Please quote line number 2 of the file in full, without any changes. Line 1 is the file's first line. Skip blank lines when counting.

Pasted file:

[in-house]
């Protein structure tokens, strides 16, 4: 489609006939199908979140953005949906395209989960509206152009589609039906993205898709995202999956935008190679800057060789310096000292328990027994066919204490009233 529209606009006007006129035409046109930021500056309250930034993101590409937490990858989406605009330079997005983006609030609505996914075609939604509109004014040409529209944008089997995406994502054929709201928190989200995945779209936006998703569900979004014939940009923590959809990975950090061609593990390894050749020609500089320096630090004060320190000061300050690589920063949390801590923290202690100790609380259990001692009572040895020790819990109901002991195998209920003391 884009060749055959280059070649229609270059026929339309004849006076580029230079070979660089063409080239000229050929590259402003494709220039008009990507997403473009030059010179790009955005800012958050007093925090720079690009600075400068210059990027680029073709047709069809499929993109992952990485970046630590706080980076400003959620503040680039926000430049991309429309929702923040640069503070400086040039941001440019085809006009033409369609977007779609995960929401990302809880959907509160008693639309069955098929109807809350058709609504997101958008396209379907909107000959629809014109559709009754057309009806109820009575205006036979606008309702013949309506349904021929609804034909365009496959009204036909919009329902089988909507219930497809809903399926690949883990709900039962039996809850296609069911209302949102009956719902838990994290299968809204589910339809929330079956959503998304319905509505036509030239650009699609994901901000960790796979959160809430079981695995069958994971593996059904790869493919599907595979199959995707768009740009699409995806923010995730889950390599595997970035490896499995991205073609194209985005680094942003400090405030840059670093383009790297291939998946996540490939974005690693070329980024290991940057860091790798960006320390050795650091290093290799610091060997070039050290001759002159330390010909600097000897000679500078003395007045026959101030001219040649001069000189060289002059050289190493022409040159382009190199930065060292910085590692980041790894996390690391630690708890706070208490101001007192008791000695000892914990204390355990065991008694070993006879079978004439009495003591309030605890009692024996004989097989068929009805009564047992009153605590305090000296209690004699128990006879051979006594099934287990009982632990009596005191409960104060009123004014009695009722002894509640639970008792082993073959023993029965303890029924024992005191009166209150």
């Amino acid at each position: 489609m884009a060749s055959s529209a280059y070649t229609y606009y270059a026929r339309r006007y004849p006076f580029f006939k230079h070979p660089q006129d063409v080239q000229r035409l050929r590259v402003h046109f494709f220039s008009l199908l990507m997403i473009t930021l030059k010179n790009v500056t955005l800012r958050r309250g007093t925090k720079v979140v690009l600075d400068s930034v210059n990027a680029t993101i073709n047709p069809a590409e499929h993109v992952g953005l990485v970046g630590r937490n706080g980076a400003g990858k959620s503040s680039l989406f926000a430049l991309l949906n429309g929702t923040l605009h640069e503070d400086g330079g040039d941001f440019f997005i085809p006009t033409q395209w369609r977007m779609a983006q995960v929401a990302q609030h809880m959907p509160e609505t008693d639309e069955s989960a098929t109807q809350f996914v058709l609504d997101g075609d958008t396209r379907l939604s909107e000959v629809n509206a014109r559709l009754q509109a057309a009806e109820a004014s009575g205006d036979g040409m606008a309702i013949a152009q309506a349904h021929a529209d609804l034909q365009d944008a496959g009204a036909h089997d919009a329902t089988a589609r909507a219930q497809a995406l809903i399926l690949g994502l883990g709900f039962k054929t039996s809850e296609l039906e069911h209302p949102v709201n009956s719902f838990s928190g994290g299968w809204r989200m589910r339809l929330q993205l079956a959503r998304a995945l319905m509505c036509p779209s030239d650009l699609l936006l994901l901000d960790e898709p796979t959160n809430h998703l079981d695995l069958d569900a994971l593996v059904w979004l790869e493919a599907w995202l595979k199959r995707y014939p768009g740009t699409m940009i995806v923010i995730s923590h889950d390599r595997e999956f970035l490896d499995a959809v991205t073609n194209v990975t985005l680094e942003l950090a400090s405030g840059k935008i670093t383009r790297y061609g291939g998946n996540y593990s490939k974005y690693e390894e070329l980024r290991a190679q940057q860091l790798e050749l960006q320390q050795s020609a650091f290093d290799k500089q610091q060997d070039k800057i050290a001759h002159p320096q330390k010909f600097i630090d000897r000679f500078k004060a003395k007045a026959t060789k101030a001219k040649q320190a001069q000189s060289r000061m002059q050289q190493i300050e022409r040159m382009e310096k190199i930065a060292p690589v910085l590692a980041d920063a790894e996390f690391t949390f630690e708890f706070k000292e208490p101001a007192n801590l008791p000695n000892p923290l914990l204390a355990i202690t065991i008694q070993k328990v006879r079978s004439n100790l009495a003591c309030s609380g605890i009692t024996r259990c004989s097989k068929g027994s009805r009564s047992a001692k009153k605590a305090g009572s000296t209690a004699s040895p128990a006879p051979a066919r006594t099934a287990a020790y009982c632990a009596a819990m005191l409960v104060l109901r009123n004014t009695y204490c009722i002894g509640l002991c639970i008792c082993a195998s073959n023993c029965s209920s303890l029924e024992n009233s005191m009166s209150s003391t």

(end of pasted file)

């Protein structure tokens, strides 16, 4: 489609006939199908979140953005949906395209989960509206152009589609039906993205898709995202999956935008190679800057060789310096000292328990027994066919204490009233 529209606009006007006129035409046109930021500056309250930034993101590409937490990858989406605009330079997005983006609030609505996914075609939604509109004014040409529209944008089997995406994502054929709201928190989200995945779209936006998703569900979004014939940009923590959809990975950090061609593990390894050749020609500089320096630090004060320190000061300050690589920063949390801590923290202690100790609380259990001692009572040895020790819990109901002991195998209920003391 884009060749055959280059070649229609270059026929339309004849006076580029230079070979660089063409080239000229050929590259402003494709220039008009990507997403473009030059010179790009955005800012958050007093925090720079690009600075400068210059990027680029073709047709069809499929993109992952990485970046630590706080980076400003959620503040680039926000430049991309429309929702923040640069503070400086040039941001440019085809006009033409369609977007779609995960929401990302809880959907509160008693639309069955098929109807809350058709609504997101958008396209379907909107000959629809014109559709009754057309009806109820009575205006036979606008309702013949309506349904021929609804034909365009496959009204036909919009329902089988909507219930497809809903399926690949883990709900039962039996809850296609069911209302949102009956719902838990994290299968809204589910339809929330079956959503998304319905509505036509030239650009699609994901901000960790796979959160809430079981695995069958994971593996059904790869493919599907595979199959995707768009740009699409995806923010995730889950390599595997970035490896499995991205073609194209985005680094942003400090405030840059670093383009790297291939998946996540490939974005690693070329980024290991940057860091790798960006320390050795650091290093290799610091060997070039050290001759002159330390010909600097000897000679500078003395007045026959101030001219040649001069000189060289002059050289190493022409040159382009190199930065060292910085590692980041790894996390690391630690708890706070208490101001007192008791000695000892914990204390355990065991008694070993006879079978004439009495003591309030605890009692024996004989097989068929009805009564047992009153605590305090000296209690004699128990006879051979006594099934287990009982632990009596005191409960104060009123004014009695009722002894509640639970008792082993073959023993029965303890029924024992005191009166209150």